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Barker v. Colvin

United States District Court, District of Colorado

January 6, 2015

CHERIE M. BARKER, Plaintiff,



This matter is before the Court on review of the Commissioner of Social Security’s decision to deny Plaintiff’s application for disability insurance benefits. The Plaintiff filed an Opening Brief (ECF No. 17), the Commissioner filed a Response (ECF No. 18), and Plaintiff filed a Reply (ECF No. 19). After reviewing the briefs and administrative record filed with the Court, the Commissioner’s decision denying Plaintiff’s application for Social Security disability benefits is affirmed.


Plaintiff was born in 1969. (Record (“R.”) (ECF No. 10) at 100.) Plaintiff’s medical records indicate that she has been diagnosed since 2007 with a number of medical conditions, including post-traumatic stress disorder, major depressive disorder, panic disorder with agoraphobia, dissociative disorder, polysubstance abuse in full remission, and alcohol abuse in partial remission. (Id. at 222-29, 233-50, 882-906.) Plaintiff alleges a disability onset date of November 1, 2007. (Id. at 100.) Plaintiff has past relevant work as an administrative assistant, a customer service representative, a front desk clerk, a reservation clerk, and a reservations manager. (Id. at 45.)

Plaintiff’s application for disability insurance benefits was denied on July 31, 2008 (id. at 50-52), and she requested a hearing before an administrative law judge (id. at 55-56). Administrative Law Judge William Musseman (“the ALJ”) presided over Plaintiff’s hearing on September 24, 2009. (Id. at 25-48.) Plaintiff was represented by counsel at the hearing, and Plaintiff and vocational expert Nora Dunn testified at the hearing. (Id.)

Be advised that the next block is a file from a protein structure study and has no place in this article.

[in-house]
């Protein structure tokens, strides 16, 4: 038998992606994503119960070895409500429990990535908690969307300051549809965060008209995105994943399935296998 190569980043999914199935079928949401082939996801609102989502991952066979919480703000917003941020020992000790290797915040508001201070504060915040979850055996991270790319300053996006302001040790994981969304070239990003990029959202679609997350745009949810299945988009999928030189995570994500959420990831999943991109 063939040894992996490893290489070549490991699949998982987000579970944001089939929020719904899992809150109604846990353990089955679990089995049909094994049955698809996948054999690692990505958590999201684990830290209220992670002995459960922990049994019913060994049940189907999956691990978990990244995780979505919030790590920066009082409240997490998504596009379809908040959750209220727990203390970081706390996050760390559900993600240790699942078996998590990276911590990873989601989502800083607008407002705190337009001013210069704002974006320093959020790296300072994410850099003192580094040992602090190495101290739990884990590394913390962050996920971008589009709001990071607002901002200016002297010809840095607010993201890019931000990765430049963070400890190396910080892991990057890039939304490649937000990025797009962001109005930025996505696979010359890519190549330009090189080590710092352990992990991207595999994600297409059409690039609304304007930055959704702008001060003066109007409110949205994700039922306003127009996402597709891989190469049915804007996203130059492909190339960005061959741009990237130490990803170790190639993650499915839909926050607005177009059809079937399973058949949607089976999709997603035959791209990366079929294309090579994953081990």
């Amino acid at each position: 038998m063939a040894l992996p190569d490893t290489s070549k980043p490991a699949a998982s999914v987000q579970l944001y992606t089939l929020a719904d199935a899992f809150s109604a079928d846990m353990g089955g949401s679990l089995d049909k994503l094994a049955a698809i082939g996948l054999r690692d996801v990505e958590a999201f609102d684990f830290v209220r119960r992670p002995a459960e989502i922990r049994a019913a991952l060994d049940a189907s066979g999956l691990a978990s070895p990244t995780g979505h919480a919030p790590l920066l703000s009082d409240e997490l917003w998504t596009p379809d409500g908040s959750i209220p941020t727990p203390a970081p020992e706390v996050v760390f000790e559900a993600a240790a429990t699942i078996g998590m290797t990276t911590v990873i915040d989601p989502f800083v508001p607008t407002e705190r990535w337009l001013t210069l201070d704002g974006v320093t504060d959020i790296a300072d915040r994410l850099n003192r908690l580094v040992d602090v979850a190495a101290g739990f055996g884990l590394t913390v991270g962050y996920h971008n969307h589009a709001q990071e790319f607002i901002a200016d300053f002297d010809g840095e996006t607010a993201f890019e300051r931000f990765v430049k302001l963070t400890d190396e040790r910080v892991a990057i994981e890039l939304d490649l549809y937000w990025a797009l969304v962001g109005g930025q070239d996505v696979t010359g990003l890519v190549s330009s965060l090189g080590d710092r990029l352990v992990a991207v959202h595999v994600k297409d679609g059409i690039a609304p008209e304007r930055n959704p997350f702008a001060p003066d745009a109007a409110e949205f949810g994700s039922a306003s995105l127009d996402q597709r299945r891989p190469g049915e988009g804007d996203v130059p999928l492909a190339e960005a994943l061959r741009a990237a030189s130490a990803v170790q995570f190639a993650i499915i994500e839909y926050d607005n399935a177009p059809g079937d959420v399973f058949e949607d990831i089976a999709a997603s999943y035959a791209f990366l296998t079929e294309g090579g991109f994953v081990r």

On February 2, 2010, the ALJ issued his decision (id. at 10-20), concluding that Plaintiff “was not under a disability, as defined in the Social Security Act, at any time from November 1, 2007, the alleged onset date, through September 30, 2009, the date last insured. . . .” (id. at 19). The ALJ made the following findings of fact and conclusions of law in accordance with the Commissioner’s five-step sequential evaluation process.[1] At step one, the ALJ ruled that Plaintiff had not engaged in any substantial gainful activity between November 1, 2007 and September 30, 2009. (Id. at 12.) At step two, the ALJ held that Plaintiff had the following severe impairments: anxiety, an affective disorder, and obesity. (Id. at 12-13.) At step three, the ALJ held that Plaintiff’s severe impairments do not meet or equal the established listing of impairments under the governing regulations. (Id. at 13.) The ALJ then analyzed Plaintiff’s residual functional capacity (“RFC”), concluding that Plaintiff

had the residual functional capacity to perform medium work as defined in 20 CFR 404.1567(c) except that she should avoid unprotected heights; should not climb ladders, ropes, or scaffolds; and should not deal with the general public, or perform tasks with a SVP of greater than 3, or with GED levels of more than 1, 2, or 3. The claimant should only occasionally interact with co-workers, and should have minimal supervision on the job.